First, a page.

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Study: diabetes drug metformin might lower dementia risk

Type 2 diabetes is a condition that, sadly, has afflicted many Americans. Type 2 diabetes can have many effects on a person. One thing this medical condition has been associated with is increased dementia risk (reportedly individuals with type 2 diabetes have about twice the likelihood of developing dementia as individuals without diabetes).

A recent study indicates that one type of diabetes medication may have the added benefit of reducing the dementia risk of the individuals who take it.

The study looked at a group of around 15,000 type 2 diabetes sufferers. All of the individuals were 55 years of age or older. All of the individuals were at the start of undergoing single-drug therapy for their diabetes. The type of medication taken in this single-drug therapy varied among the individuals.

The study looked at medical data regarding these individuals over a five-year period to see if there were any differences in dementia risk between individuals who took different types of diabetes medication.

The researchers reportedly found a connection between one type of diabetes medication and reduced dementia risk. Specifically, the researchers found that the individuals that took the medication metformin had around a 20 percent lower likelihood of developing dementia than the individuals who took medications in the sulfonylurea class.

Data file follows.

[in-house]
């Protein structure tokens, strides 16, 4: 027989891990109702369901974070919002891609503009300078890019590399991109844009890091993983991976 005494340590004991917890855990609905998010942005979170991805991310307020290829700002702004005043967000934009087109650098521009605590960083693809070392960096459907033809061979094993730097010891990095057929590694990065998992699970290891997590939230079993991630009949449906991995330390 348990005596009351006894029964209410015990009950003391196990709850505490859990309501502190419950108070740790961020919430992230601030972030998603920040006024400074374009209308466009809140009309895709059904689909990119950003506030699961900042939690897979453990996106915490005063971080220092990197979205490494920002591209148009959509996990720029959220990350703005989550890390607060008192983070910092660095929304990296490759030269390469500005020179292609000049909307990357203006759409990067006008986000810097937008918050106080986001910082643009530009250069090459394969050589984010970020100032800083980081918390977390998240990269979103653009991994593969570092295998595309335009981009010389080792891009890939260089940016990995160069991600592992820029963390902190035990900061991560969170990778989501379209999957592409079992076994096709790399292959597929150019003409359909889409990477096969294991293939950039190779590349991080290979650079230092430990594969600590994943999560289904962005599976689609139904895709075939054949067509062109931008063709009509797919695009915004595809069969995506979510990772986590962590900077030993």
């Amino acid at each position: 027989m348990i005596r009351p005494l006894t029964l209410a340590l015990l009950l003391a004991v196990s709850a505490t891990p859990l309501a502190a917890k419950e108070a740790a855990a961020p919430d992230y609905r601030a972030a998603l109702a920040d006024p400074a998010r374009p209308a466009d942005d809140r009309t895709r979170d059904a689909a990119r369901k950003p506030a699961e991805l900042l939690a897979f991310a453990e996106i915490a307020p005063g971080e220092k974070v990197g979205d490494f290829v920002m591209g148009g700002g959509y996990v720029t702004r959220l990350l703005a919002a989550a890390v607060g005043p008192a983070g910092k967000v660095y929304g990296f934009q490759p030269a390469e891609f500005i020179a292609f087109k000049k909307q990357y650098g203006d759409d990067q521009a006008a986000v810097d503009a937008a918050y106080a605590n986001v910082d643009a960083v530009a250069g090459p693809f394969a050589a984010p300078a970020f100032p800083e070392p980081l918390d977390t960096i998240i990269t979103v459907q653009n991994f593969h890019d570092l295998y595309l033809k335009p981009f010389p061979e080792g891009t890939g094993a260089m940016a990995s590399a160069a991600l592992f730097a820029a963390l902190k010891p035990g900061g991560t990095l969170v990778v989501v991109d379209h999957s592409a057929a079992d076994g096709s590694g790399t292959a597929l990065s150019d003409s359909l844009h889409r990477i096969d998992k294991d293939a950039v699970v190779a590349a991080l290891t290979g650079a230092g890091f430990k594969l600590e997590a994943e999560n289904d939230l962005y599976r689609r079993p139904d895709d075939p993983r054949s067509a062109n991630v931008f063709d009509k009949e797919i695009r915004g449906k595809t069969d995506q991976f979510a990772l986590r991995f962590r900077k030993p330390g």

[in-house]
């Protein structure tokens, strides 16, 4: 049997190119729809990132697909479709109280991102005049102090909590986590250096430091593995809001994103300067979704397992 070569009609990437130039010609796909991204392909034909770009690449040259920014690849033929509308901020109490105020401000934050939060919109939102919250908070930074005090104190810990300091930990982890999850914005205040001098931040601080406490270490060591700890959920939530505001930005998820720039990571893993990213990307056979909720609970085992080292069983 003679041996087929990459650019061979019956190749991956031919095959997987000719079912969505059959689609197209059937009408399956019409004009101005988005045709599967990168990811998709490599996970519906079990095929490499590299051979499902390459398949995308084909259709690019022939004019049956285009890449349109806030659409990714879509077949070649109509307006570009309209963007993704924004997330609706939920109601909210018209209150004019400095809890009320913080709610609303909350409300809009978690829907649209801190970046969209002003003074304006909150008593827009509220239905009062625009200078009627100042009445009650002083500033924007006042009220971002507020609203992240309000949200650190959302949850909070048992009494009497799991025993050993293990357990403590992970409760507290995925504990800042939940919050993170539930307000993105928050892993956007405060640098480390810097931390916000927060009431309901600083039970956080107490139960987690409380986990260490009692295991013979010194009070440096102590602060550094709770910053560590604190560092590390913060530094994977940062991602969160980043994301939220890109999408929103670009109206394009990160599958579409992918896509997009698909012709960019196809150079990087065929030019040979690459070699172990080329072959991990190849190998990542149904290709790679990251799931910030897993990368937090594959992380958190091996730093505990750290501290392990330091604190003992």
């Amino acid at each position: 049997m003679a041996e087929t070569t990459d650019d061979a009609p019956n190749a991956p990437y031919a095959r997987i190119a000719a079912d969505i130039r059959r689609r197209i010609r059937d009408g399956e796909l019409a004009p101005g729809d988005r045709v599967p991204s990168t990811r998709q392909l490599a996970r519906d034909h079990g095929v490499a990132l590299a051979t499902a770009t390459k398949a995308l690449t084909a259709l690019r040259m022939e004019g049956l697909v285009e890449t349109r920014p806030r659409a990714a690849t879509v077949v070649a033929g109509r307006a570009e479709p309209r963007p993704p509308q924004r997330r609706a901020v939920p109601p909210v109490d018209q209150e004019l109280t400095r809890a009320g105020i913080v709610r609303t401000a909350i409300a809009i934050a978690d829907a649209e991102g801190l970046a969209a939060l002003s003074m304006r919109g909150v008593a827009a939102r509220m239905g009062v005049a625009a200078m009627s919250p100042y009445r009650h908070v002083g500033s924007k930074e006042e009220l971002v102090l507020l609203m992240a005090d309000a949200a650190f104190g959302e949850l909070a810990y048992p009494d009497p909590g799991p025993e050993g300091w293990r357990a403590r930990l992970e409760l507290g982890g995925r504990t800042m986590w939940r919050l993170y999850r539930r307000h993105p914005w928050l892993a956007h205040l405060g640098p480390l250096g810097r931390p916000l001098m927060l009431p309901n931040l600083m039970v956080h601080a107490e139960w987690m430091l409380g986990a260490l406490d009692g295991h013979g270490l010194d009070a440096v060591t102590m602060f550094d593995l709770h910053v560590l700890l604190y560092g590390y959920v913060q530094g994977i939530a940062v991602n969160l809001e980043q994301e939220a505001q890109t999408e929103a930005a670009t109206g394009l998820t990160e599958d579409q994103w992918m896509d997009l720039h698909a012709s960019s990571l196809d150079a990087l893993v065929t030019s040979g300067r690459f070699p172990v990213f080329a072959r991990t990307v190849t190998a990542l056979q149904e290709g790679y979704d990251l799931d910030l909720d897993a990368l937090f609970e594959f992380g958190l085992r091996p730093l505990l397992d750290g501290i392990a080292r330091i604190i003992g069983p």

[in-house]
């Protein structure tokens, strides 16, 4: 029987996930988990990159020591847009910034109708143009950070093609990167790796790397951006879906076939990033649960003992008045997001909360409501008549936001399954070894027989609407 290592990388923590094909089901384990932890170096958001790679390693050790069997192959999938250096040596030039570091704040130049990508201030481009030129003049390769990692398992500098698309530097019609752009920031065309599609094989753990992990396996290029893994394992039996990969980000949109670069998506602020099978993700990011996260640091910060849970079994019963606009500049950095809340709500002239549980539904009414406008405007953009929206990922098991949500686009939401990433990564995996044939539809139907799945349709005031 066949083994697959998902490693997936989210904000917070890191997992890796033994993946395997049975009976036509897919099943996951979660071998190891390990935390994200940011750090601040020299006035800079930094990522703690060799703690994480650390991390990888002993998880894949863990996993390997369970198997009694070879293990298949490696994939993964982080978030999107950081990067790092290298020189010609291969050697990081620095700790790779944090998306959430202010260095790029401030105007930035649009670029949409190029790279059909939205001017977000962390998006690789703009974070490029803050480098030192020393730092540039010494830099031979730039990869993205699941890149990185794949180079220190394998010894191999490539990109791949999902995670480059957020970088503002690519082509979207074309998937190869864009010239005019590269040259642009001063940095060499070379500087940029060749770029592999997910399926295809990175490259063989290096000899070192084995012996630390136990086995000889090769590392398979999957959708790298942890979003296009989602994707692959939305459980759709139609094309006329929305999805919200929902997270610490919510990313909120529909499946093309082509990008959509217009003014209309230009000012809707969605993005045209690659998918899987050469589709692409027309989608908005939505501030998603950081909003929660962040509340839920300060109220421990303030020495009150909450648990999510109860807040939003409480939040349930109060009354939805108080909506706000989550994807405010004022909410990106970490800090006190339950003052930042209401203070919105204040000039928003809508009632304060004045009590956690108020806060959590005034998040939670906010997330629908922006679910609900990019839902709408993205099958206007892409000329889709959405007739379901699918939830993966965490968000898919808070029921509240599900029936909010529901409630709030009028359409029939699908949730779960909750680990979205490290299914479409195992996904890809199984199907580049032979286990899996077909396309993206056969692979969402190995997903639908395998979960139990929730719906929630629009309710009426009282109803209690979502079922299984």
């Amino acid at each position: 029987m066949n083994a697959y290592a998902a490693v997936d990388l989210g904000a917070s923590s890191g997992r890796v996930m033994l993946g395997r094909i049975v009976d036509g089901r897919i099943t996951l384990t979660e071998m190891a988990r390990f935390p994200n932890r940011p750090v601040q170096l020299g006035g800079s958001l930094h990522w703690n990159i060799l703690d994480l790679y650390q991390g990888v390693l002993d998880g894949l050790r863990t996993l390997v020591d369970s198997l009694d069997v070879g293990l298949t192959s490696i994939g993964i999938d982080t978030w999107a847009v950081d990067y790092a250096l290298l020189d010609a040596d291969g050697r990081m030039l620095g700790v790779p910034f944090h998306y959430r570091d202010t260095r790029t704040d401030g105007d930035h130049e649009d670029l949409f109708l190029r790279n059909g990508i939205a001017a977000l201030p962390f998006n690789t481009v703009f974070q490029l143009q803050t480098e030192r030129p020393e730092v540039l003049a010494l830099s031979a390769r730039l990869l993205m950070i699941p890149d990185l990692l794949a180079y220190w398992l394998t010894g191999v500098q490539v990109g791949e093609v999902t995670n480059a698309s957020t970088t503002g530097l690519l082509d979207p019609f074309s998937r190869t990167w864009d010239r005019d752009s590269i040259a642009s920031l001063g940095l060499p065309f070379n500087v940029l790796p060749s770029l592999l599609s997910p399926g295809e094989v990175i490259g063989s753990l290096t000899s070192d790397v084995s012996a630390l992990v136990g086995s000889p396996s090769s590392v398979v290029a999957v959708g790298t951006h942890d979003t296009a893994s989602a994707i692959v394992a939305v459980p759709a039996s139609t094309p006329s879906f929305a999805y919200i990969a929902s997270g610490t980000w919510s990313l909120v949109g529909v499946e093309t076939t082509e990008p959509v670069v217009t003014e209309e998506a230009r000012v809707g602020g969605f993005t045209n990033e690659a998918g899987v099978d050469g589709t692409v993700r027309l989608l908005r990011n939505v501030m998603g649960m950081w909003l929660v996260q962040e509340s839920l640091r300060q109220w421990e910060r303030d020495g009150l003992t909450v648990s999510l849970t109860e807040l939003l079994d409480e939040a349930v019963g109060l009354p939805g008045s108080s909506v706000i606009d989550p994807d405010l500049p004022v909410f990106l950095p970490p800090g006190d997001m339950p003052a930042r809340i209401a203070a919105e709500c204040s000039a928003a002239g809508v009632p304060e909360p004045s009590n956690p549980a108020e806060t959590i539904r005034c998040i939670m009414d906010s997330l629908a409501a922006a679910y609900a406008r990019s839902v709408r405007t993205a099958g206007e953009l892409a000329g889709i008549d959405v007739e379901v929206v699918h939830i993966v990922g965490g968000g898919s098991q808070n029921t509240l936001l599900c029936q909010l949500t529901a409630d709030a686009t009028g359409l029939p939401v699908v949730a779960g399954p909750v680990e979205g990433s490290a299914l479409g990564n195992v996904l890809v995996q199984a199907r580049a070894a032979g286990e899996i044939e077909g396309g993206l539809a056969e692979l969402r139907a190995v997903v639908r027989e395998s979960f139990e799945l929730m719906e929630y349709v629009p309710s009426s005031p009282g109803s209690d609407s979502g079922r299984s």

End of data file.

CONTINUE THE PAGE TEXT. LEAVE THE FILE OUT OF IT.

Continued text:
It is important to note that, while the study's results indicate that there is a link between metformin and reduced dementia risk, the results do not necessarily mean there is a cause-and-effect relationship between the two.

It will be interesting to see what future studies are conducted on the link between metformin and reduced dementia risk and what results such studies yield. Dementia can cause a great deal of harm to its victims. Thus, a drug that could help lower the risk of the development of this condition for diabetes sufferers could be of great benefit.

Diabetes and dementia can impact a person's ability to work and can have a wide variety of other significant impacts on a person's life. If a person has a condition which has affected their ability to work, he or she may wish to consider meeting with an experienced Social Security disability benefits attorney to discuss options for seeking relief.

Source: U.S. News & World Report, "Diabetes Drug May Protect the Brain," Serena Gordon, July 15, 2013

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